Traditional Irish Soda Bread Do’s and Don’ts

Last Saturday here in Seattle we had the annual Irish Soda Bread Contest. The weekend before, a workshop was held on how to bake traditional soda bread and I was privileged to be asked back again to speak to the novice bakers. Mary Shriane, who has won and placed in the Seattle contest so often she hasn’t kept score, was the master baker. At the end of the afternoon each participant brought home at least one loaf of fresh bread and great fun was had by all.

Since St. Patrick’s day is coming up (and here in Seattle we celebrate with a whole week of Irish activities), I thought I might talk a bit about how to bake a good loaf of traditional Irish soda bread so you can try it yourself and surprise your family on March 17th.

When the ingredients are as few and as basic as in soda bread, the quality and freshness of those ingredients become extremely important. Ever wonder why soda bread tastes so much better in Ireland than home here in the Pacific Northwest? Perhaps it’s because we buy mass-marketed flour of indeterminate age at the grocery store instead of the freshly milled flour from local mills. For outstanding soda bread, consider buying unbleached or a whole wheat low-protein flour from a local mill. Buy a fresh box of bread soda while you are at it.

Soda bread made correctly should have a chewy crust outside but a tender crumb inside. When I  taste chewy soda bread I know the bread contains too much gluten. Gluten is a protein necessary for yeasted breads where its stretchy filaments are needed to capture the carbon dioxide (CO2) gas made by the yeast. The whole purpose of kneading bread dough is to form a network of gluten fibers. However, in soda bread where gluten is not needed, these filaments just make the bread tough. To avoid chewy bread, chose a low-protein (and therefore low-gluten) flour.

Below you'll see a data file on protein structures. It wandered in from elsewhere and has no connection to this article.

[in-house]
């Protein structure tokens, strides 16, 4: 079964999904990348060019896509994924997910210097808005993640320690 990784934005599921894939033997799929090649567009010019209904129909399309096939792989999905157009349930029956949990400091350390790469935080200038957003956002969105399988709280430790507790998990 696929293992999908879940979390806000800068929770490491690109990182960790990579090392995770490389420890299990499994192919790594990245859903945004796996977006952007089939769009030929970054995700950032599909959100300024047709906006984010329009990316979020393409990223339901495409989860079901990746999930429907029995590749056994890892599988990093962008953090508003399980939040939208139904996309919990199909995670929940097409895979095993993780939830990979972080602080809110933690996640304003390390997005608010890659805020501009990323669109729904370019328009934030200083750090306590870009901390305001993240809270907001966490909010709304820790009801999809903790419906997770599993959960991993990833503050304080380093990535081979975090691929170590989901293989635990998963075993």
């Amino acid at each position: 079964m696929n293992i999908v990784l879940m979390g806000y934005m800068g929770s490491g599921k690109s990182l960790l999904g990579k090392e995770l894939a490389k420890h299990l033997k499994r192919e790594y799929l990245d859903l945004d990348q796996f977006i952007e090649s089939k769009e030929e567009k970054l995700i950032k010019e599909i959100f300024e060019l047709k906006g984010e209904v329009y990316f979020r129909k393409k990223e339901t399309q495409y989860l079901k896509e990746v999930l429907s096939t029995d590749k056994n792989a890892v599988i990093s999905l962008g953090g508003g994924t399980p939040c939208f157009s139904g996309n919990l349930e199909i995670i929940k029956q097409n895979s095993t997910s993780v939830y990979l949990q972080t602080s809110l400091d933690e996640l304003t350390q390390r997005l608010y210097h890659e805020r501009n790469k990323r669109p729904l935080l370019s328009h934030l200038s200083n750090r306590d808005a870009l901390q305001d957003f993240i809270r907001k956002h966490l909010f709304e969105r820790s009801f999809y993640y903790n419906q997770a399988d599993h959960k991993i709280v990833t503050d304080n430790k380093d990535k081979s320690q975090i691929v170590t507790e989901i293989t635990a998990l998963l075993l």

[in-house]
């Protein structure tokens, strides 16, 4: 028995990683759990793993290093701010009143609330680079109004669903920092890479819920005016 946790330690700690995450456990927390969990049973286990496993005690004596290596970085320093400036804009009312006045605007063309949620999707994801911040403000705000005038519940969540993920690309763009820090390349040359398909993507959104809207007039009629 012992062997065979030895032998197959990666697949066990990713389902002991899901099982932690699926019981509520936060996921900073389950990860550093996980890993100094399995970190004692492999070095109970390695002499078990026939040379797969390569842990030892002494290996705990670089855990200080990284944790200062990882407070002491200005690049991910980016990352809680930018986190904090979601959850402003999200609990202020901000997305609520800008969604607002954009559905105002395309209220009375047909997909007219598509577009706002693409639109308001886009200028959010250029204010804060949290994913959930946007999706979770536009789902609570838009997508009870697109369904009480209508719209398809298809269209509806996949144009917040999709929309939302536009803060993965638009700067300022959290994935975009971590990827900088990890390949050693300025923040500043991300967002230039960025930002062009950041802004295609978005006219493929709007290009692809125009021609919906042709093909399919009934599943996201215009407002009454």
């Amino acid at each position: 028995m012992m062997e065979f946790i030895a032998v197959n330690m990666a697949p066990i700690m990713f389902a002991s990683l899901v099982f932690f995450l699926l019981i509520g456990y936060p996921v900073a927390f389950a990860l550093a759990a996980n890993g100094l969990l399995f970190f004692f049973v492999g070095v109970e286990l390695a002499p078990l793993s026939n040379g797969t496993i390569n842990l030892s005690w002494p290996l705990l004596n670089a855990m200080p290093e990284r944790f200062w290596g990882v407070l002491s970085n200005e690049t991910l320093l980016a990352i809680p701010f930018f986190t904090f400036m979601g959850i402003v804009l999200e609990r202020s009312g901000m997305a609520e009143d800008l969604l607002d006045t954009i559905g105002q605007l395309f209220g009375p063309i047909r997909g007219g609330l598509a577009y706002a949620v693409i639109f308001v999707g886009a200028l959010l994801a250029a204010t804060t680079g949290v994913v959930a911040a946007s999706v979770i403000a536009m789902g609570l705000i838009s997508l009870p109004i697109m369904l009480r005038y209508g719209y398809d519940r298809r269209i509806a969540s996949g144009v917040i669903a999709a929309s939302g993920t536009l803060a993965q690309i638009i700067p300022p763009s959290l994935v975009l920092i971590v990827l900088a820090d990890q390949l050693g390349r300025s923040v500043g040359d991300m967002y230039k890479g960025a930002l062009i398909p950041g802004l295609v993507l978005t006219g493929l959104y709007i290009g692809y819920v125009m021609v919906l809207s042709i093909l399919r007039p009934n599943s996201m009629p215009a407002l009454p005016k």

Avoid any flours that are made with hard wheat or marked as high protein, “best for bread”, or  “bread” flour. These recommendations refer to yeasted breads not soda breads. Chose flours that are identified as low protein, soft wheat or cake flours. If you can’t find these flours, your next best choice is unbleached all-purpose flour which is a combination of low and high protein flours. Avoid self-rising flour which is all purpose flour with added baking powder.
Don’t encourage the formation of gluten in your dough by kneading it. Mix the ingredients just long enough to form a dough, and handle that dough as little as possible.

What if your loaf comes out low, tough and dense?
Sláinte usually discovers something has gone wrong with the leavening (rising) of the bread. With soda bread, the CO2 gas needed to raise the bread is formed when the sodium bicarbonate (bread soda) combines with an acid (soured milk). The fizzy CO2 gas that is formed becomes trapped in the cooking dough and the loaf rises. Reasons for an improperly leavened loaf include:

  • You used too little sodium bicarbonate. This translates into too little CO2.
  • Your baking soda was too old. To test your baking soda’s effectiveness, mix 1/4 teaspoon with 2 teaspoons of vinegar or lemon juice. The mixture should fizz immediately. Store baking soda in a cool dry place and replace every 6-12 months. Don’t expect that open box of baking soda you keep in your fridge to raise your bread.
  • You spent too much time kneading the dough. Baking soda starts to react and release its gas as soon as it comes into contact with the sour milk. Take too long and the gas will escape before the bread is baked. Kneading will also cause chewy gluten to form. Always mix your ingredients just long enough to form a dough and immediately put the loaf into the oven.